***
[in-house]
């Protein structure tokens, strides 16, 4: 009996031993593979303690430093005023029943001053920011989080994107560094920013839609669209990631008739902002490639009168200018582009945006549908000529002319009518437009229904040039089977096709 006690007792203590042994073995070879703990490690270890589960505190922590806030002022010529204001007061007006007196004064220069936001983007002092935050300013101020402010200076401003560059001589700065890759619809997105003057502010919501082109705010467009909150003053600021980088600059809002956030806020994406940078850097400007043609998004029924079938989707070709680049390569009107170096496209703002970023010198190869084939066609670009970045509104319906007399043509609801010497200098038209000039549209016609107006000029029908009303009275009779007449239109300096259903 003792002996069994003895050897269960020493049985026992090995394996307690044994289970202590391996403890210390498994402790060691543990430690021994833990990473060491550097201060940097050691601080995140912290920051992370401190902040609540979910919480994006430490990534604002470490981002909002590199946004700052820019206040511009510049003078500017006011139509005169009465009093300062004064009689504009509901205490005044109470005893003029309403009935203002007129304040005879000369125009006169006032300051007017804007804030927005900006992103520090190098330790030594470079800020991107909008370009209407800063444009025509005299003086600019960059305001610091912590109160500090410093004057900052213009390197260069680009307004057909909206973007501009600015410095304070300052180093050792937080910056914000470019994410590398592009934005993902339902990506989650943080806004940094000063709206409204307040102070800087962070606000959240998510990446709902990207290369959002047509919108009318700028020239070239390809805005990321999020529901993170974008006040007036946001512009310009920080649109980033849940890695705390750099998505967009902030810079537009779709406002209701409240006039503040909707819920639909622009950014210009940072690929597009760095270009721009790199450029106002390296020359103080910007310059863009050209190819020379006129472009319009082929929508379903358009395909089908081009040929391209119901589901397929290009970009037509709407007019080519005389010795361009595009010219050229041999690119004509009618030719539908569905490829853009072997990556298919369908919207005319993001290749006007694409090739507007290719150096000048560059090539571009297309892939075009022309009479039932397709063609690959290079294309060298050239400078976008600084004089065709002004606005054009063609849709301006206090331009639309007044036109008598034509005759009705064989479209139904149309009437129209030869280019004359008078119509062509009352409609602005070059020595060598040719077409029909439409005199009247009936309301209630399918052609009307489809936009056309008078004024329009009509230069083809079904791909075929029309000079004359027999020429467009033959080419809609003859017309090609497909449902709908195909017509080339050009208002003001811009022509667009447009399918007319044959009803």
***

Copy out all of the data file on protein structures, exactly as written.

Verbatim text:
[in-house]
């Protein structure tokens, strides 16, 4: 009996031993593979303690430093005023029943001053920011989080994107560094920013839609669209990631008739902002490639009168200018582009945006549908000529002319009518437009229904040039089977096709 006690007792203590042994073995070879703990490690270890589960505190922590806030002022010529204001007061007006007196004064220069936001983007002092935050300013101020402010200076401003560059001589700065890759619809997105003057502010919501082109705010467009909150003053600021980088600059809002956030806020994406940078850097400007043609998004029924079938989707070709680049390569009107170096496209703002970023010198190869084939066609670009970045509104319906007399043509609801010497200098038209000039549209016609107006000029029908009303009275009779007449239109300096259903 003792002996069994003895050897269960020493049985026992090995394996307690044994289970202590391996403890210390498994402790060691543990430690021994833990990473060491550097201060940097050691601080995140912290920051992370401190902040609540979910919480994006430490990534604002470490981002909002590199946004700052820019206040511009510049003078500017006011139509005169009465009093300062004064009689504009509901205490005044109470005893003029309403009935203002007129304040005879000369125009006169006032300051007017804007804030927005900006992103520090190098330790030594470079800020991107909008370009209407800063444009025509005299003086600019960059305001610091912590109160500090410093004057900052213009390197260069680009307004057909909206973007501009600015410095304070300052180093050792937080910056914000470019994410590398592009934005993902339902990506989650943080806004940094000063709206409204307040102070800087962070606000959240998510990446709902990207290369959002047509919108009318700028020239070239390809805005990321999020529901993170974008006040007036946001512009310009920080649109980033849940890695705390750099998505967009902030810079537009779709406002209701409240006039503040909707819920639909622009950014210009940072690929597009760095270009721009790199450029106002390296020359103080910007310059863009050209190819020379006129472009319009082929929508379903358009395909089908081009040929391209119901589901397929290009970009037509709407007019080519005389010795361009595009010219050229041999690119004509009618030719539908569905490829853009072997990556298919369908919207005319993001290749006007694409090739507007290719150096000048560059090539571009297309892939075009022309009479039932397709063609690959290079294309060298050239400078976008600084004089065709002004606005054009063609849709301006206090331009639309007044036109008598034509005759009705064989479209139904149309009437129209030869280019004359008078119509062509009352409609602005070059020595060598040719077409029909439409005199009247009936309301209630399918052609009307489809936009056309008078004024329009009509230069083809079904791909075929029309000079004359027999020429467009033959080419809609003859017309090609497909449902709908195909017509080339050009208002003001811009022509667009447009399918007319044959009803």